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symbolic object location
symbolic object location
symbolic object location
symbolic object location
symbolic object location
symbolic object location
symbolic object location
symbolic object location
symbolic object location
symbolic object location
symbolic object location
symbolic object location
symbolic object location
symbolic object location
symbolic object location
symbolic object location
symbolic object location
symbolic object location
symbolic object location
symbolic object location
symbolic object location
symbolic object location
symbolic object location
symbolic object location
symbolic object location
symbolic object location
symbolic object location
symbolic object location
symbolic object location
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symbolic object location

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  • 1. symbolic object localization through active sampling of acceleration and sound signatures Paul Lukowicz, Kai Kunze 1
  • 2. motivation “The Phone of the Future” The Economist, 2 02-08 2006
  • 3. … no, seriously healthcare applications is a monitoring device on the body? Where is it? (pick it up before you go) Supporting elderly and cognitive impaired people MonAMI 3 12 million Euro budget over 4 years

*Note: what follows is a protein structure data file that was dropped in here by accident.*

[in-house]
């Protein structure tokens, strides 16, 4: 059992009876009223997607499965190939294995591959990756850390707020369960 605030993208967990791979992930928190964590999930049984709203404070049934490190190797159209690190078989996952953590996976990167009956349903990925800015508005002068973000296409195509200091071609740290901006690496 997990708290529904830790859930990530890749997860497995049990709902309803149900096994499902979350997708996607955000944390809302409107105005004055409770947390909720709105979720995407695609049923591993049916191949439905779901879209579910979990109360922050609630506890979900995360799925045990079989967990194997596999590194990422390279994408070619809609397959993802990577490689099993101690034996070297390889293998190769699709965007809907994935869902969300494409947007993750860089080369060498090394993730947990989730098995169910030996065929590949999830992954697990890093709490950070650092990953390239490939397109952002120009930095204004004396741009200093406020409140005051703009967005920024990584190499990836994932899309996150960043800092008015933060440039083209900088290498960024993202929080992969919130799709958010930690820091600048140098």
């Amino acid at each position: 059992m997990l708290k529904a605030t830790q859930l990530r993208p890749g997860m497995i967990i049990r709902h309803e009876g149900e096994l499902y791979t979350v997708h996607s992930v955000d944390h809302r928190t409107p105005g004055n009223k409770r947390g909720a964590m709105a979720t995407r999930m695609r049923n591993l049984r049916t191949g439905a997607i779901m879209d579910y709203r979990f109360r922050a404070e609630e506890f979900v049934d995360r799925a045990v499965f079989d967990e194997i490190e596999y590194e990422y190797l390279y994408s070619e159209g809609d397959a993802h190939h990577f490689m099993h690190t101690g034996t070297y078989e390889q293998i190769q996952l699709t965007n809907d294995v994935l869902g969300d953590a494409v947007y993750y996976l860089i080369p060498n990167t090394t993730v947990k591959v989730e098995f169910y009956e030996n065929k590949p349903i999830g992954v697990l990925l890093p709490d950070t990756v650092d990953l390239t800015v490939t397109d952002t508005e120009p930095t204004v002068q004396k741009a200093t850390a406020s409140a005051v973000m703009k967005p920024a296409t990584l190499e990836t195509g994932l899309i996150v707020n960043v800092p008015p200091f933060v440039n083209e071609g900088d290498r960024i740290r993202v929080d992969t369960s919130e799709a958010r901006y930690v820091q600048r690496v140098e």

• 4. derived requirements infrastructure-less cheap/simple sensors symbolic location interesting the two most likely ‘hits’ help 4
  • 5. approach A mobile phone ringing or vibrating sounds differently depending on where it is. 5
  • 6. approach -abstraction- mechanical stimuli in this case: – narrow frequency ‘beeps’ (high frequency) – vibration (low frequency) analysis high frequency stimulus -high frequency response (over microphone) low frequency stimulus – low frequency response (over accelerometer) – high frequency response (over microphone) 6
  • 7. low frequency stimulus -vibration- vibration acceleration: coupled directly to surface absorption <=> resonance information: fixed vs. free hard vs. elastic vibration sound: sound of device hitting surface depends not only on surface, 7 but on overall structure
  • 8. High frequency stimulus -sound beeps- structure specific closed vs. open material specific absorption well understood in construction and music 8 Table from Olson, H.: Music, Physics and Engineering. (1967)
  • 9. applying the approach two distinct modes: specific location mode + exact location information - need for training data abstract location class + training problem avoided - only fuzzy location information 9
  • 10. issues to consider • microphone and speaker placement – speakers and mics are cheap • variations inside a symbolic location – though luck • number of relevant locations – Room-level location (RF) • sensor requirements – cheap sensors sufficient • complexity – procedure performed seldom 10
  • 11. recognition method -features used- From over 40 features calculated the following 10 are used: • zero crossing rate • median • variance • 75% percentile • inter quartile range • root mean square • frequency range power • sums power wavelet determinant coefficient • number of peaks • peak height sound fingerprint vibration sound vibration acceleartion 11